There is a forest inside each of us. Just as we are a part of the forest, it is a part of us. The world soul, Anima Mundi, is, according to several systems of thought, an intrinsic connection between all living things on the planet, which relates to our world in much the same way as the soul is connected to the human body. We find references to the concept in several religions, including Hinduism, Buddhism, and Taoism, opines Radhika, adding, time in the forest can bestow us with a deep spiritual healing that goes beyond our physical body. We are introducing a new weekly column, every Monday, exclusively for Different Truths.
It’s the same dream every time, I’m in a forest, a place I’ve never been before but one my soul already knows. The trees are enormous, their canopies so thick that sunlight barely filters through to the dimly lit forest floor. Their roots dig deep into this world of ours, grounded. There’s a thousand birds singing at the same time, declaring their existence in a world as complex and passionately beautiful as it is fragile and un-predictable. Each time I wake up, I lie in bed thinking of this forest and how it has always felt like home.
There is a forest inside each of us. Just as we are a part of the forest, it is a part of us. The world soul, Anima Mundi, is, according to several systems of thought, an intrinsic connection between all living things on the planet, which relates to our world in much the same way as the soul is connected to the human body. We find references to the concept in several religions, including Hinduism, Buddhism, and Taoism.
I find my self-drawn to nature each time I need to recover from the drudgeries of life and to soothe my soul. I feel a need to lay and wonder at the night sky, to witness the rise and fall of my breath, much like the ocean tides, to stay motionless like the oaks and deodars, to sometimes flow like a forest stream, to stand witness like the mountains and grow wild like the plants.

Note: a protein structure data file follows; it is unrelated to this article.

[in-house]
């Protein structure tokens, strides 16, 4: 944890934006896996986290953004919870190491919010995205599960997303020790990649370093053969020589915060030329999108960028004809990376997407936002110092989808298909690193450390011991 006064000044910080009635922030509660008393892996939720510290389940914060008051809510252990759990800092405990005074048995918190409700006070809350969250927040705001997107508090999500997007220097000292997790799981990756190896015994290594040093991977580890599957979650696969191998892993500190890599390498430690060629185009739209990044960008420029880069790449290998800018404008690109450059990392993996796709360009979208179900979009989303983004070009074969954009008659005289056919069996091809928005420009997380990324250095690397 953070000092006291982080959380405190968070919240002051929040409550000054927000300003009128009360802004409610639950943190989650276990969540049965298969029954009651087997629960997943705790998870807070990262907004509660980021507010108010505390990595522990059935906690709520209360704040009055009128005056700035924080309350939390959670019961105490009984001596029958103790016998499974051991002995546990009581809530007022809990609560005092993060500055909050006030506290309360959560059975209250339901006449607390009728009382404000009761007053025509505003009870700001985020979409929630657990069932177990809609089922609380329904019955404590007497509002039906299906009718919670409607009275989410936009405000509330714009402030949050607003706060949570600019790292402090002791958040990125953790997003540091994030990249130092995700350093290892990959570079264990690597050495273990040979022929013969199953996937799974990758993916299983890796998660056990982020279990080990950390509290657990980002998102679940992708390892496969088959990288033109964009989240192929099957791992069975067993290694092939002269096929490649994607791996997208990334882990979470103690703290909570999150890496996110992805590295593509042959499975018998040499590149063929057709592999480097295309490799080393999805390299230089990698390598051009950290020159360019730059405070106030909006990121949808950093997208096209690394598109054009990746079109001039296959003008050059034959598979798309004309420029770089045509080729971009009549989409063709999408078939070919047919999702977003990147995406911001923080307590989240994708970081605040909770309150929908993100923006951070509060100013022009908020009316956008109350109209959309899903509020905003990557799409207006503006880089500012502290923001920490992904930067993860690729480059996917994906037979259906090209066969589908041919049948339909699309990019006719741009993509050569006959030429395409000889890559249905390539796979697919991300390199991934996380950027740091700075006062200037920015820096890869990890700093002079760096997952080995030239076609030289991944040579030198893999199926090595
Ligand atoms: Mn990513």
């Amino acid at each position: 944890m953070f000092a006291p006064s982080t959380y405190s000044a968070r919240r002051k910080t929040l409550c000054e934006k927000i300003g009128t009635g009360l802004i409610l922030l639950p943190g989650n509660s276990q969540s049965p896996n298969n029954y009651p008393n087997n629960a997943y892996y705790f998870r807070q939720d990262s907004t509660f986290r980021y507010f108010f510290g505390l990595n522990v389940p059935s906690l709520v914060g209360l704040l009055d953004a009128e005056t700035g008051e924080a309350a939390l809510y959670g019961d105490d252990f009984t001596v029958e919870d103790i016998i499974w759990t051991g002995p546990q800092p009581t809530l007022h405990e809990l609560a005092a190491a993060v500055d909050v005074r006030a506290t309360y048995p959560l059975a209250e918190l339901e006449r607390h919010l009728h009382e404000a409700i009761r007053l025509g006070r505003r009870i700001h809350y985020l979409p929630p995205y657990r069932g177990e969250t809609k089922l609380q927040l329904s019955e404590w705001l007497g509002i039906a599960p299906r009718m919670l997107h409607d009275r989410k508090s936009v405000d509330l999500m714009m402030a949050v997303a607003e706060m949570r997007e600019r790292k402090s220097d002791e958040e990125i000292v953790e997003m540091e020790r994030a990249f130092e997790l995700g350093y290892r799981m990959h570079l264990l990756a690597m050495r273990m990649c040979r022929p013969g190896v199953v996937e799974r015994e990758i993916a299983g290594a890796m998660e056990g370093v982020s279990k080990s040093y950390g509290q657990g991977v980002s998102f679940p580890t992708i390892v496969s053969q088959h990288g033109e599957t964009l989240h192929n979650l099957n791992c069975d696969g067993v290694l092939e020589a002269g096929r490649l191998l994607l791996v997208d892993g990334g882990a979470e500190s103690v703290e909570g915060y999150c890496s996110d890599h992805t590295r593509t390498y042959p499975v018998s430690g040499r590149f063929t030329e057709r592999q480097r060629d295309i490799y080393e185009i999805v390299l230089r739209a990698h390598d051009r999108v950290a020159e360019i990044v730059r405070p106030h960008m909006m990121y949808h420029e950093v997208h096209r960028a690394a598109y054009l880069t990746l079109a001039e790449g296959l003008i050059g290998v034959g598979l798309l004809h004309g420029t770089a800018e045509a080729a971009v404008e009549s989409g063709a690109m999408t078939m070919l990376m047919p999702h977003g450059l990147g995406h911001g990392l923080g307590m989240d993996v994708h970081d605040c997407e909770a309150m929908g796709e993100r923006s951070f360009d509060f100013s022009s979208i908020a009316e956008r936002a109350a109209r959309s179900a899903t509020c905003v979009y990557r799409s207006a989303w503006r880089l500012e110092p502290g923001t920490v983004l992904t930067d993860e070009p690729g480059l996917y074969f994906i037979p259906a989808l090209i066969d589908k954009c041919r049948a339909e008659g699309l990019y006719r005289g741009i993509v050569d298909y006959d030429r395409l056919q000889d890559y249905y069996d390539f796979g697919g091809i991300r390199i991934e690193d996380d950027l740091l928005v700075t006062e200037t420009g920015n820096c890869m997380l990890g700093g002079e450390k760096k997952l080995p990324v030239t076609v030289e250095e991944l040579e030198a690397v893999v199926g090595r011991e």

Time in the forest can bestow us with a deep spiritual healing that goes beyond our physical body. Forest energy is incredibly restorative, relaxing, and soothing. A walk through the wilderness, hugging a tree, sitting by a river or gazing at the mountains is therapeutic at the very least.
It’s in the wilderness where we hear the ancient voice of the Earth, singing an ancient song, one that precedes human kind. Singing of the truth and mystery of the cosmos, of the interconnectedness of all beings, of the rhythmic pulse of the Anima Mundi.
For centuries, mother earth, Gaia was looked upon as a living entity supporting a web of life, in which each of us was embedded and connected deeply. However, during and post the Scientific and Industrial Revolution, all non-human life came to be seen as a commodity to be exploited. Materialism was the driving force of our planet, and rapidly obliterated all opposing belief systems. This also led to a profound sense of alienation, since human beings no longer had any real bond with the earth.
Perhaps we create these artificial barriers between humans and animals, between animals and plants, so that we can use them indiscriminately and without care, without considering the suffering that we are subjecting them to.
As we are just beginning to understand non-human consciousness, the sentient nature of trees is being studied across the scientific community. Latest research revealed in the book Hidden Life of Trees shows how in a forest, a family of trees is interconnected by a web of roots below the soil, hidden from our eyes they communicate with each other, taking care of their families, helping nourish the weak and sick, holding memories and surviving united as one super organism. Just like us humans, each being is an energetic living force who is part of a complex and beautiful web of interrelationships. We have so much to learn from them.
Old Tjikko is a 9,560-year-old Norway Spruce, located on Fulufjället Mountain in Sweden. The Spruce has stood testimony to history, to the rise and fall of kingdoms, to the great revolutions and struggles for freedom. It has also witnessed humans moving far away from nature and in turn far away from their own selves.
Ancient texts confirm how trees share a long history with humanity on the path of enlightenment. Scientific research on human consciousness in the recent years validate the parasympathetic impact of trees on our nervous system. Trees are always in a state of meditation and their natural language involves radiating subtle positive energy. Gautam Buddha and several other sages attained enlightenment sitting under a tree. So the next time you see a big Banyan tree or a Peepal tree, take a few minutes to sit and meditate under it. You may never be the same again.
Photos sourced by the author from the Internet
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